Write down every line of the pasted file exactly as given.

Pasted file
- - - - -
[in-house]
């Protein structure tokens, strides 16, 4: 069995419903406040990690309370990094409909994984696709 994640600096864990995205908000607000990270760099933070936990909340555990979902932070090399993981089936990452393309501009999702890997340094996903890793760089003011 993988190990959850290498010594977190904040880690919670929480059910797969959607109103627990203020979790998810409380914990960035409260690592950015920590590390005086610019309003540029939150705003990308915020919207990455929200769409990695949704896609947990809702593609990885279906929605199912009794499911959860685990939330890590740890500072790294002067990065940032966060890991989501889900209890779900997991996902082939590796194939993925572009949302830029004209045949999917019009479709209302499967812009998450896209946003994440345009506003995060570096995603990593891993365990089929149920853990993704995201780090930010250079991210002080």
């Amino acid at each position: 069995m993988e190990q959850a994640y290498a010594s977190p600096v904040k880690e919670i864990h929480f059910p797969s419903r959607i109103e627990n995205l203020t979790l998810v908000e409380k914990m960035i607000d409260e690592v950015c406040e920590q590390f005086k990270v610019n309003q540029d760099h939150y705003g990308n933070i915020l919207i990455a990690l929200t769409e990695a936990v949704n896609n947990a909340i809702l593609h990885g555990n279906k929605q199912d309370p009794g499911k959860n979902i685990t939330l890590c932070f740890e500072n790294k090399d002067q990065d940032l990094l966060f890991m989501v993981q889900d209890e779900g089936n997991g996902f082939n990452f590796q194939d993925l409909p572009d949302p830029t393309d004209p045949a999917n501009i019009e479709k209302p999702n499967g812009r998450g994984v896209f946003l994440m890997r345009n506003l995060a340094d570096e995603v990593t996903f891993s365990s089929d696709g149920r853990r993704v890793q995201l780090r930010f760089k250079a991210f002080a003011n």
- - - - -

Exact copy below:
[in-house]
């Protein structure tokens, strides 16, 4: 069995419903406040990690309370990094409909994984696709 994640600096864990995205908000607000990270760099933070936990909340555990979902932070090399993981089936990452393309501009999702890997340094996903890793760089003011 993988190990959850290498010594977190904040880690919670929480059910797969959607109103627990203020979790998810409380914990960035409260690592950015920590590390005086610019309003540029939150705003990308915020919207990455929200769409990695949704896609947990809702593609990885279906929605199912009794499911959860685990939330890590740890500072790294002067990065940032966060890991989501889900209890779900997991996902082939590796194939993925572009949302830029004209045949999917019009479709209302499967812009998450896209946003994440345009506003995060570096995603990593891993365990089929149920853990993704995201780090930010250079991210002080």
């Amino acid at each position: 069995m993988e190990q959850a994640y290498a010594s977190p600096v904040k880690e919670i864990h929480f059910p797969s419903r959607i109103e627990n995205l203020t979790l998810v908000e409380k914990m960035i607000d409260e690592v950015c406040e920590q590390f005086k990270v610019n309003q540029d760099h939150y705003g990308n933070i915020l919207i990455a990690l929200t769409e990695a936990v949704n896609n947990a909340i809702l593609h990885g555990n279906k929605q199912d309370p009794g499911k959860n979902i685990t939330l890590c932070f740890e500072n790294k090399d002067q990065d940032l990094l966060f890991m989501v993981q889900d209890e779900g089936n997991g996902f082939n990452f590796q194939d993925l409909p572009d949302p830029t393309d004209p045949a999917n501009i019009e479709k209302p999702n499967g812009r998450g994984v896209f946003l994440m890997r345009n506003l995060a340094d570096e995603v990593t996903f891993s365990s089929d696709g149920r853990r993704v890793q995201l780090r930010f760089k250079a991210f002080a003011n």